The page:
Methods

Limit of Detection

A limit of detection (LOD) range finding study was conducted to compare a singleplex version of the SalivaDirect protocol (Vogels et al., 2020) run on the Liberty16 System as compared to the standard dualplex protocol run on the BioRad CFX96 Touch. Briefly, the SalivaDirect protocol takes self-collected, raw saliva samples, to which proteinase K is added before vortexing vigorously for one minute. Samples are then heated at 95°C for 5 minutes to inactivate the proteinase K before proceeding with RT-qPCR testing. While the Liberty16-modified protocol still used the US CDCs FAM-labelled real-time RT-qPCR primer/probe sets for 2019-nCoV_N1 and the human RNaseP (RP) as an extraction control, these were tested on saliva lysates in separate reactions due to the single-channel nature of the instrument. Primer and probe concentrations were the same as that used for the SalivaDirect assay (Vogels et al., 2020). In all other respects the assay was performed as described in the SalivaDirect protocol (Vogels et al., 2020) using the Thermo Fisher Proteinase K (A42363) and New England Biolabs Luna Universal Probe One-Step RT-qPCR (2x) kit (E3006).

For the LOD range finding study, a SARS-CoV-2 positive saliva specimen, collected in accordance with the Yale University HIC-approved protocol #2000027690, with a known virus concentration (3.7 × 104 copies/µL) was spiked into saliva negative (HIC-approved protocol #2000027690) for SARS-CoV-2 using the CDC assay (Wyllie et al., 2020). The following 2-fold dilution series was tested in triplicate to determine the preliminary LOD: 100, 50, 25, 12.5, 6.25, 3.125, and 1.5 copies/µL. The preliminary LOD was then confirmed with 20 additional replicates.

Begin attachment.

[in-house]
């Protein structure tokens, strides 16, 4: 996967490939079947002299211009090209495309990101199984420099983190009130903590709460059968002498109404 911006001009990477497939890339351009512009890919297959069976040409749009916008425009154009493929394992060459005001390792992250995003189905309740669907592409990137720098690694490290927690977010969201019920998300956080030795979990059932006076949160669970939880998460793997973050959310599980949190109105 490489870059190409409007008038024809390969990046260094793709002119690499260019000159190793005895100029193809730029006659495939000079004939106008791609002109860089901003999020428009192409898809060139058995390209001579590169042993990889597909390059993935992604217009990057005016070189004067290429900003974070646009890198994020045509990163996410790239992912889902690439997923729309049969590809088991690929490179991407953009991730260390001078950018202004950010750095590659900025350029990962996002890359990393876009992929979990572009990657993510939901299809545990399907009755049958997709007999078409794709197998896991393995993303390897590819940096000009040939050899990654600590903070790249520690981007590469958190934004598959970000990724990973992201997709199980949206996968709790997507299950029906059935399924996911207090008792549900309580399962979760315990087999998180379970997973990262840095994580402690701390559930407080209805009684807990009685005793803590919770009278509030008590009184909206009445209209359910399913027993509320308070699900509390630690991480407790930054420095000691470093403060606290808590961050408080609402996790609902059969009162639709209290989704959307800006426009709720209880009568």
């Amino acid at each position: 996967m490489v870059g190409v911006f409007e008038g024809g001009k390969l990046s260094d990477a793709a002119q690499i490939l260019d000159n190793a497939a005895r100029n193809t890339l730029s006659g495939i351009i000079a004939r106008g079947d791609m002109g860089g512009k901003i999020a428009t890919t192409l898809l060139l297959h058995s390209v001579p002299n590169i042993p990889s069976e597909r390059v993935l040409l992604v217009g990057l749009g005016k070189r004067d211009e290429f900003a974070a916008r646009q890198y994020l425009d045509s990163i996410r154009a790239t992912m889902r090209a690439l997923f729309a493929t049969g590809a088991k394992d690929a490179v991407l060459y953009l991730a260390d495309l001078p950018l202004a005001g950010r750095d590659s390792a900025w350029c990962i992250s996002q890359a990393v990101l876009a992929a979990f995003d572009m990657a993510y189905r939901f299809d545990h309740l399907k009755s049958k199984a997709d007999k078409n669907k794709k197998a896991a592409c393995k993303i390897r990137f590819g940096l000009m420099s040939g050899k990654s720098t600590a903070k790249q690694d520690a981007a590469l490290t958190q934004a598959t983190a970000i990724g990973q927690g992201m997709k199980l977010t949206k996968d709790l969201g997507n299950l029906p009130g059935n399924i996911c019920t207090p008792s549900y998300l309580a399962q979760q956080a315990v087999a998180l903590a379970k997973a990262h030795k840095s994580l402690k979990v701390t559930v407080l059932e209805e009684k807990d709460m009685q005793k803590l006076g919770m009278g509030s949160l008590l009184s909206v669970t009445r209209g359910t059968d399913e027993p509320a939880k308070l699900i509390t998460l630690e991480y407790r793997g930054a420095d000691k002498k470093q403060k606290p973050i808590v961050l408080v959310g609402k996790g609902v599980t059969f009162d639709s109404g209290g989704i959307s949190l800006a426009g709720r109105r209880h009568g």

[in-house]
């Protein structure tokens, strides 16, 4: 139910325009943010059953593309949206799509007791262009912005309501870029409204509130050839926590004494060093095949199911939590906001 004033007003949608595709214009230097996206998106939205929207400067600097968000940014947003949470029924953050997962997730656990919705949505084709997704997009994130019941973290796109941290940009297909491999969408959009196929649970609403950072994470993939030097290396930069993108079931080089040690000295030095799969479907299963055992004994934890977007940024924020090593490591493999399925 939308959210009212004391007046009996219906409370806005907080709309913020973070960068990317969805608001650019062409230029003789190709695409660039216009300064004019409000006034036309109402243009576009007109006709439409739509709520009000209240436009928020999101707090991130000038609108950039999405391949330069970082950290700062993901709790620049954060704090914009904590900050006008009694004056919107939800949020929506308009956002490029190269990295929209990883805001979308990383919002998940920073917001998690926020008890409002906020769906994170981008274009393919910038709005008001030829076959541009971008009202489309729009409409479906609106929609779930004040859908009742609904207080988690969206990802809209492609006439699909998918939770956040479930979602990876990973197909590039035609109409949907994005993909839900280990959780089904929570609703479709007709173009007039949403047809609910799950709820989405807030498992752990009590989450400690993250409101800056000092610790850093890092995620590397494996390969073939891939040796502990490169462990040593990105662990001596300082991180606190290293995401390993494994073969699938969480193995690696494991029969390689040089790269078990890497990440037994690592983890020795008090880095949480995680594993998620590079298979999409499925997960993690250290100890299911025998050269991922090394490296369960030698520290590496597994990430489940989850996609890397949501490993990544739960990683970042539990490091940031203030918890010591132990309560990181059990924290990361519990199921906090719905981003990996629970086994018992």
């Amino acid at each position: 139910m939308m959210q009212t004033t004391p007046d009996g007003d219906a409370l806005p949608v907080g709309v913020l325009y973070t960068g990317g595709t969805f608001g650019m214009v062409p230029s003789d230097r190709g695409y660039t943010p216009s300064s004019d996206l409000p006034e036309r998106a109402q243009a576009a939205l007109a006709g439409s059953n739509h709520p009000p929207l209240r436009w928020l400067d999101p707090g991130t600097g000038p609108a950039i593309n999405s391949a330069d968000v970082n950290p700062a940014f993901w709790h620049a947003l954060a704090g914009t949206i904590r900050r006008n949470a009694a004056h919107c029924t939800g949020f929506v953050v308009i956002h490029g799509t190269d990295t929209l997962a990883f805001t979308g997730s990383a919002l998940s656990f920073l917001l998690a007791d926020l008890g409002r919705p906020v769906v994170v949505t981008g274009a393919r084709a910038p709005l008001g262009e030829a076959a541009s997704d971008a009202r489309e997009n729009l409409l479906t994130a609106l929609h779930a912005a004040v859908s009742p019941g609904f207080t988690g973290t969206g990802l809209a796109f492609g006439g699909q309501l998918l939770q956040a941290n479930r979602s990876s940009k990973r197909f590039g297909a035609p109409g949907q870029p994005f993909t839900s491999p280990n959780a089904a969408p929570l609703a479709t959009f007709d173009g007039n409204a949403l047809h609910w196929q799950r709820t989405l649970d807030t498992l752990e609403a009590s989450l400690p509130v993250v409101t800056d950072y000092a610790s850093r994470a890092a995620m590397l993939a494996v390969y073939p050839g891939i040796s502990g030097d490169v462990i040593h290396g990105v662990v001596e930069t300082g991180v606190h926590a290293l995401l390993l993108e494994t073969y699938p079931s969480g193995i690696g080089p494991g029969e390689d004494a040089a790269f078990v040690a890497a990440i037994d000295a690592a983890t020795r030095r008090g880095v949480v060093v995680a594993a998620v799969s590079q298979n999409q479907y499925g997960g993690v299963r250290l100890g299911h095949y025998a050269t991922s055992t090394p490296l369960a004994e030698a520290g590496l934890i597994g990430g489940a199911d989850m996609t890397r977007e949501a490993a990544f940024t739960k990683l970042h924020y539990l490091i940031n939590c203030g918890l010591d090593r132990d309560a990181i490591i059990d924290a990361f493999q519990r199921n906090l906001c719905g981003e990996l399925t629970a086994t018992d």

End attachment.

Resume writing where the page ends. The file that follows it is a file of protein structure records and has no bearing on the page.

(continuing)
Importantly, the spiked saliva samples used here for the LOD determination of the Liberty16 are the same sample set that has been used to validate the SalivaDirect protocol on numerous other RT-qPCR instruments (USFDA, 2020).

Confirmatory Testing and Protocol Optimization

For the testing of clinical specimens 31 de-identified saliva specimens previously tested by the standard SalivaDirect protocol (Vogels et al., 2020) were selected for assay verification (Yale University HIC-approved protocol #2000029551). The 31 specimens represented an array of 30 positive samples (Ct values 23-39.8) and 1 negative sample (Ct value ND, not detected). The saliva samples were processed by the SalivaDirect protocol, with PCR-testing performed on the Liberty16 device. Each sample was tested for SARS-CoV-2 N1 twice using both the standard SalivaDirect PCR settings used universally across all other validated instruments (95°C, 10s; 55°C, 30s) and an additional fast cycling protocol (95°C, 2s; 55°C, 5s). The same reverse transcriptase activation conditions (52°C, 10min; 95°C, 2 min) were used for both runs. Differences between the two protocols were assessed for statistical significance using the Wilcoxon Signed Rank test for non-parametric data.